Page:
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In 2016, successful online brands will need to properly execute on a multi-channel strategy in order to remain top of mind for consumers. We call the need-to-do list “table stakes” over here at Bigcommerce. These are the things that your brand must do in order to be competitive or simply to maintain the customer awareness and conversion you’ve already built.

In 2016, Bigcommerce will be adding even more channels through which you’ll be able to reach and engage with your customers. We will also be investing in world-class themes to ensure your online storefront is as impactful and successful as possible. After all, while a multi-channel strategy is necessary, so is the need to drive customers to your own site for checkout. Doing so allows you to own the customer experience, from browse to purchase, to delivery and long-term engagement.

One of the ways we‘re doing this is by partnering with Pixel Union, an ecommerce design firm that has powered the design for tens of thousands of online stores. This is the team who built Tumblr’s most-loved templates in the late 2000’s, when Tumblr’s site design was second to none. These are the same folks who created some of the most successful WordPress templates on that marketplace –– a highly competitive arena. Among their list of clients is the MoMa, Tesla, The Tonight Show, The White House and the BBC.

In the second part of this series, I sit down with Luke Seeley, Creative Director over at Pixel Union, to get his insight into ecommerce site design, current best practices and which brands are successfully implementing innovative industry trends.

Luke, to begin, can you give the audience a bit of background on your work?

Sure. I got into web design back in 2006 or 2007. I was studying computer science in university when I met Andrew Wilkinson, the founder of MetaLab. I started freelancing with him and was the first employee.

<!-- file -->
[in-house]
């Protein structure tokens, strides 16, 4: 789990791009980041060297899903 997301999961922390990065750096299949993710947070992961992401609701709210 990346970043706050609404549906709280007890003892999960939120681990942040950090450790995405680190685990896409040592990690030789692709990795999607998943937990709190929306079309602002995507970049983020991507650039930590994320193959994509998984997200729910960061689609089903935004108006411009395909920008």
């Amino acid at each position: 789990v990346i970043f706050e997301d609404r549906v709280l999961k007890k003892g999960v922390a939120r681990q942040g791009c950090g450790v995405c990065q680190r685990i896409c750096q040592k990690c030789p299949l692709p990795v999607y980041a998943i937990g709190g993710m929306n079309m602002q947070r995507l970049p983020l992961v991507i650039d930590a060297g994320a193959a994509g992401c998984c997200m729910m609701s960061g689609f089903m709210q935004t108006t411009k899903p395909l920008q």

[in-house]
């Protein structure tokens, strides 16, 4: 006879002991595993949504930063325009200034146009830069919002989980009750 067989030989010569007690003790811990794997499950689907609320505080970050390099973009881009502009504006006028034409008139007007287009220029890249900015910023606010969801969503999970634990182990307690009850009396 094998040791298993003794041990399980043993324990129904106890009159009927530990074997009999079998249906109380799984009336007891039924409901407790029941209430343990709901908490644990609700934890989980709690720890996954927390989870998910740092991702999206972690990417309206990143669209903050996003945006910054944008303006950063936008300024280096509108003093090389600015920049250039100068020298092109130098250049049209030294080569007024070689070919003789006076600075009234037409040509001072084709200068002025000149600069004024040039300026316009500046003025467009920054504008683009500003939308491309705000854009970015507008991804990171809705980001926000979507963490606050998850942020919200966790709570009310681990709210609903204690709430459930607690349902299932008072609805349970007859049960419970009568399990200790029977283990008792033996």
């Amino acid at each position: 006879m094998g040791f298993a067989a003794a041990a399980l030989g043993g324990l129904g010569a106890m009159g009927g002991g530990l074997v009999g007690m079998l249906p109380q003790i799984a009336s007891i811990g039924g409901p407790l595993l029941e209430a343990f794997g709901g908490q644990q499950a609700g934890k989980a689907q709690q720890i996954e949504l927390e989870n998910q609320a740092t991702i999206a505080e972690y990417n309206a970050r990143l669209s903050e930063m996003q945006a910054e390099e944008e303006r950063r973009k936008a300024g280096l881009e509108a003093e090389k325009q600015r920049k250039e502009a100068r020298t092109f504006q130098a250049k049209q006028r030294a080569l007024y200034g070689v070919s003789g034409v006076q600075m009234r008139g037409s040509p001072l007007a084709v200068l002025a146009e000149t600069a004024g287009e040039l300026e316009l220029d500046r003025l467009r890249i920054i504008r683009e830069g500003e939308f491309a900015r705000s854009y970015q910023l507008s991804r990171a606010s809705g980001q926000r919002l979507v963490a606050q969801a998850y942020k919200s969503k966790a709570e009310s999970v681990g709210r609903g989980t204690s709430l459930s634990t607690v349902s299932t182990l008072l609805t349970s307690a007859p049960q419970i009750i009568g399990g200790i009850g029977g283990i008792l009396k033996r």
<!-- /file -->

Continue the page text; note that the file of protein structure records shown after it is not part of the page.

Pixel Union came out of Metalab as well. We started with a service called Tumblize, which was supposed to be custom Tumblr theme designs for $1,000. You’d get to pick a designer and they’d make this custom design for you and…it completely flopped.

So, we ended up designing a Tumblr theme anyway. It was a big success and helped us network and get a lot of clients who wanted custom Tumblr themes. Soon, Pixel Union became its own department within MetaLab, and eventually it broke off to become its own company.

I met Ben Moore, Pixel Union’s current CEO, years ago when he joined MetaLab. He left to found his own agency, but we kept in touch. After I left MetaLab, and he had taken over as CEO of Pixel Union, he reached out to me about coming on as Creative Director, which I quickly accepted.

Thanks for the background! Cory spoke last week about the importance of knowing your audience and target market before designing an ecommerce site. Can you speak to that a bit, too?

You bet. I think Cory described it as the difference between a Walmart-like site and a boutique site. With a Walmart-like site, people are looking to browse and see lots of items at once. They want to see prices right away and compare products with other, similar items. They’re looking for deals, and they’re looking for suggestions for items that are related or complementary. All of those advanced search, discovery and promotional site features are really important with those particular audiences.

For the boutique sites, though, like Cory said, it’s more of a curated gallery experience. A merchant might have a more limited product offering, and possibly a higher price point, so the presentation needs to be changed to support that, while still offering a great experience. As a customer, you’re not as likely to compare different items in a boutique store—you’re there to buy a single item or browse a more curated collection. You’re drawn to big, beautiful images. That’s what you want from those boutique sites. It’s a much different experience. And the same goes for other segments and audiences: different customer expectations require different user experiences.

How does that logic play into how someone at Pixel Union would design a site?

Any time we design a new site or theme, we start with a brief that clearly outlines which merchant segments that theme is being built for, what their target audiences are, and what considerations should be made to make sure there’s a good fit. That brief lives with the theme through our design, development, and QA process, so there’s always something the team can reference to answer “why” we’re making a particular choice.

So for example, if a designer knows they’re designing for businesses with large catalogues of, say, electronics, they know that focusing on large, full-cover imagery isn’t going to work. Merchants likely won’t have the right visual materials to support it, and customers want to be able to scan large numbers of products as quickly as possible to find the particular item they’re looking for.